•  Dismantling health care for the poor, disabled, and elderly by turning Medicaid into a block grant program.  The block grant proposal would actually cost states and the federal government more money due to cut backs and limits on health care services for Medicaid beneficiaries.  It is clear that the proposed changes to Medicaid would put additional pressures on stretched state budgets and would, therefore, have a direct, negative impact on the resources available for students and schools.

    We are also deeply concerned about the impact of this proposal on the students in our schools.  Of the 68 million people covered by Medicaid in 2010, half are children under the age of 19, whose families depend on Medicaid for health care coverage.  Children who lack access to health care services are less likely to come to school healthy and ready to learn and to succeed academically.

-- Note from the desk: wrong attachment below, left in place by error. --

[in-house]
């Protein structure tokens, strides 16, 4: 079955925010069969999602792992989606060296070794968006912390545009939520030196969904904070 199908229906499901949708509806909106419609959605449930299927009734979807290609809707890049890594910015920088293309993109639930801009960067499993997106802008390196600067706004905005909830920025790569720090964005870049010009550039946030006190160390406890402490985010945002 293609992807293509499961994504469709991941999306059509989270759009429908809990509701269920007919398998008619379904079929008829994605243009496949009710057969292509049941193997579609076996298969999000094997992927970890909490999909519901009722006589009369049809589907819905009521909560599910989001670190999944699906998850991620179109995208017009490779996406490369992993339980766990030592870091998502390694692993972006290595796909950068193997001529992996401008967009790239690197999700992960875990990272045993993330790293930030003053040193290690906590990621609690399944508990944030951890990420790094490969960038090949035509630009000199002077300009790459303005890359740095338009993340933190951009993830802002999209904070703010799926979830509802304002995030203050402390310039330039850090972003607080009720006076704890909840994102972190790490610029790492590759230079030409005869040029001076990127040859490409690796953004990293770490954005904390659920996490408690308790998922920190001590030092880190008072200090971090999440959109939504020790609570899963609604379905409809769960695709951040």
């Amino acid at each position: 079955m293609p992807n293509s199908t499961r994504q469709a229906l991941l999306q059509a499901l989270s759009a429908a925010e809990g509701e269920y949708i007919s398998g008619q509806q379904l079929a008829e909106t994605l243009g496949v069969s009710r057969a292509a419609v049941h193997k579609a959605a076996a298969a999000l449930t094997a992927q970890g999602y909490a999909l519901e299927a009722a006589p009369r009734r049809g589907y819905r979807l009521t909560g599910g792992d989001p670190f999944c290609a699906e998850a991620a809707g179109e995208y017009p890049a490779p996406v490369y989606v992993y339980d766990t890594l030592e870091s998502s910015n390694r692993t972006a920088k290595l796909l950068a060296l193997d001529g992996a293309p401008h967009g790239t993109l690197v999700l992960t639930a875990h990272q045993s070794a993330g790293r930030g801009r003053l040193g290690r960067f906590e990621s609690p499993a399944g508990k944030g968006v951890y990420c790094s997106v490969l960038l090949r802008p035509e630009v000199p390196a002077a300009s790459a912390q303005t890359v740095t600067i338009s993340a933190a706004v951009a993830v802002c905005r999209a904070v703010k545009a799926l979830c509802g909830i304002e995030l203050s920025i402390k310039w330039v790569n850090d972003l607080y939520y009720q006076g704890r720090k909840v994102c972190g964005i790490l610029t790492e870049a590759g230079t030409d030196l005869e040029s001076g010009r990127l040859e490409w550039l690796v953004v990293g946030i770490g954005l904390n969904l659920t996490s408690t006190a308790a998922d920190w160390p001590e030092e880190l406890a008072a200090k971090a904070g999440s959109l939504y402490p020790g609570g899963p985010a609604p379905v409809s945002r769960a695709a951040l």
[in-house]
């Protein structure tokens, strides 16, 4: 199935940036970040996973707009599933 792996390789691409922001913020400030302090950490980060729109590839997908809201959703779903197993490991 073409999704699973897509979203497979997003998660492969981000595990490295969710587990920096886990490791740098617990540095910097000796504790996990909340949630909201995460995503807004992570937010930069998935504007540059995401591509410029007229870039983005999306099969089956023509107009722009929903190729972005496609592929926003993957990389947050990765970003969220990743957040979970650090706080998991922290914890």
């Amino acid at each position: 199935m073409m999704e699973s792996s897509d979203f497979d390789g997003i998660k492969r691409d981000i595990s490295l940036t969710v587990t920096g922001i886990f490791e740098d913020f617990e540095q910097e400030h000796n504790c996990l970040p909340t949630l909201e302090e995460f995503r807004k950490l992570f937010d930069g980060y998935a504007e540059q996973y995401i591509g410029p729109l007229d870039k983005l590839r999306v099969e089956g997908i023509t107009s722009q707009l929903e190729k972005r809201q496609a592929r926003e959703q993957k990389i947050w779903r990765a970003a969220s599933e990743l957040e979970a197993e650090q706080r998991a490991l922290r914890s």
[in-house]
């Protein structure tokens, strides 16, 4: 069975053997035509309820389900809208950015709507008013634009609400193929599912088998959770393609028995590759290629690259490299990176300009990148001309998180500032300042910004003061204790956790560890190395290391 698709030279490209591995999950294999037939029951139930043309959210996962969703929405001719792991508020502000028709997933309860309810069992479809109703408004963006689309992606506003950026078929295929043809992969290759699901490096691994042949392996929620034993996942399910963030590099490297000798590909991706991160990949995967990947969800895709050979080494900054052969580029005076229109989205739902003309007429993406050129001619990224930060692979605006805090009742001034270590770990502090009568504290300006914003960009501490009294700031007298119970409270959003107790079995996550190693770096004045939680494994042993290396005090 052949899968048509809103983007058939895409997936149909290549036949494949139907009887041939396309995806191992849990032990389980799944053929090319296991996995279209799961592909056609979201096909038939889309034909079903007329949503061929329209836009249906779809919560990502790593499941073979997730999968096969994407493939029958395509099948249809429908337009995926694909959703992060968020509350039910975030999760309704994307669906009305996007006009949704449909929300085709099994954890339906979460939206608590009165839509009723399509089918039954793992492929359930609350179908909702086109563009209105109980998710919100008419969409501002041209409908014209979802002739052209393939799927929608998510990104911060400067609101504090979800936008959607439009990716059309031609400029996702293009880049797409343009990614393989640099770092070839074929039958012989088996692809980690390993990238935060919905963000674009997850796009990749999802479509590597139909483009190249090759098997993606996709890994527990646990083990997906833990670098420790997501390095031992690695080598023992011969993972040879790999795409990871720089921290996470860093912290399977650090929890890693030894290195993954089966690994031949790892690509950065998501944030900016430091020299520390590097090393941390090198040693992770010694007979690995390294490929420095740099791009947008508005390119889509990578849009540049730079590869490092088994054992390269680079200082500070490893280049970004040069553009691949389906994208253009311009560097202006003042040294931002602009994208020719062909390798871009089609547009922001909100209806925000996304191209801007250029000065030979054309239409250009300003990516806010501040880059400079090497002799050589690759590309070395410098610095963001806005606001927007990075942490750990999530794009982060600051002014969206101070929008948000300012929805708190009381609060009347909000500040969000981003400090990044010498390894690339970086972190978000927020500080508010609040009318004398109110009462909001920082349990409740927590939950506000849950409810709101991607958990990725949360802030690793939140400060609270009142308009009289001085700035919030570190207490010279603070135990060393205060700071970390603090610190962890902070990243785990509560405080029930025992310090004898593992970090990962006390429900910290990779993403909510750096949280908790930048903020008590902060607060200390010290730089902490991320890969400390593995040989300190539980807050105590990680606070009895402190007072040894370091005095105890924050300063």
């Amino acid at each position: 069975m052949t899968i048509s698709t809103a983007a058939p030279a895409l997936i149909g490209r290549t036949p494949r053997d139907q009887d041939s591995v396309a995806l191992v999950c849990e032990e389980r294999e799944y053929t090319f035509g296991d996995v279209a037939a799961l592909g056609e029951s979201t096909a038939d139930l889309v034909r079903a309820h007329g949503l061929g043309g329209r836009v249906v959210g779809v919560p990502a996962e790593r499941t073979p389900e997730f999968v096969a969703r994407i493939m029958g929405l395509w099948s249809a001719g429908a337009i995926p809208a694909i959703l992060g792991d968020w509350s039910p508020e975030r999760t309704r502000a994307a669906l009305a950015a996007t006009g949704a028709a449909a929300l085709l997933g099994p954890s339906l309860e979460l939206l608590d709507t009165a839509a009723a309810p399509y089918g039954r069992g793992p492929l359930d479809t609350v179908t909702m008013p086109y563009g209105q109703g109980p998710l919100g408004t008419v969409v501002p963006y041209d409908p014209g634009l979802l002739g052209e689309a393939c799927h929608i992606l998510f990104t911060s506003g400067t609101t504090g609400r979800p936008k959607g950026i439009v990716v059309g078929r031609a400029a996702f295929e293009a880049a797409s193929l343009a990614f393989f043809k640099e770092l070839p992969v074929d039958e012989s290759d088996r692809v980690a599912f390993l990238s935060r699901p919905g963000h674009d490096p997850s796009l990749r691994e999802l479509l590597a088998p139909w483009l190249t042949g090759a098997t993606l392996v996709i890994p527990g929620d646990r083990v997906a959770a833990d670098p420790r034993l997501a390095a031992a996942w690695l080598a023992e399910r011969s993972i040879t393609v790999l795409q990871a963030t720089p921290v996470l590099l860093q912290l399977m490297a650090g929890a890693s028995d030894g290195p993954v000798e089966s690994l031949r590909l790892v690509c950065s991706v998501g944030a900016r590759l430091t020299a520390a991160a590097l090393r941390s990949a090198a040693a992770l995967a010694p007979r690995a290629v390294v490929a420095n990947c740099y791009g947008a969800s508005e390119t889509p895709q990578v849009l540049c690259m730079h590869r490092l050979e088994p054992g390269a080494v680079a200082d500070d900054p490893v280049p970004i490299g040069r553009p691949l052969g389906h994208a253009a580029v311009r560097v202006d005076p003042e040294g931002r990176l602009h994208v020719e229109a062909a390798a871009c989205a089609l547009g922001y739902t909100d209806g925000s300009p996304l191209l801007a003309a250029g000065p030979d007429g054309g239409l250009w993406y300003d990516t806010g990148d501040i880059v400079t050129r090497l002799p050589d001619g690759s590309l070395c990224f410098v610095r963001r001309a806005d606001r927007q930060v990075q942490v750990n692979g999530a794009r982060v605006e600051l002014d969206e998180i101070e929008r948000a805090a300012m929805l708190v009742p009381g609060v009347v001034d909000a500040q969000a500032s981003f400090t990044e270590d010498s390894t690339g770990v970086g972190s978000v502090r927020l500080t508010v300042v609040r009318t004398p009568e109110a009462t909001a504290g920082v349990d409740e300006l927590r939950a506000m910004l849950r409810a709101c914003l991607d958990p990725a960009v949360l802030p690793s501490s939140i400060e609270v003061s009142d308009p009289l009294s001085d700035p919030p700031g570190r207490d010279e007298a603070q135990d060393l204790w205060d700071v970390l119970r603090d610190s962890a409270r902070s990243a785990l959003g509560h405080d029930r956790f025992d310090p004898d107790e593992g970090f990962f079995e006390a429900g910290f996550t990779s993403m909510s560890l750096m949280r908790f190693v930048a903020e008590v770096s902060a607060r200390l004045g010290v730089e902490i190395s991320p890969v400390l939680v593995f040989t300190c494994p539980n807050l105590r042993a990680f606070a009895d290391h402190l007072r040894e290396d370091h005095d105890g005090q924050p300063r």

• Returning Pell grants to their pre-stimulus levels.  Maintaining and increasing Pell Grant awards is critical to ensuring students’ access to higher education.  Cutting Pell Grants is not the answer to balancing the budget.  It simply serves to restrict access to the higher education so essential for success in today’s economy.  Without the federal commitment to student financial aid, there will not be enough educated, skilled Americans to sustain economic recovery, or to secure our nation's future for the next generation.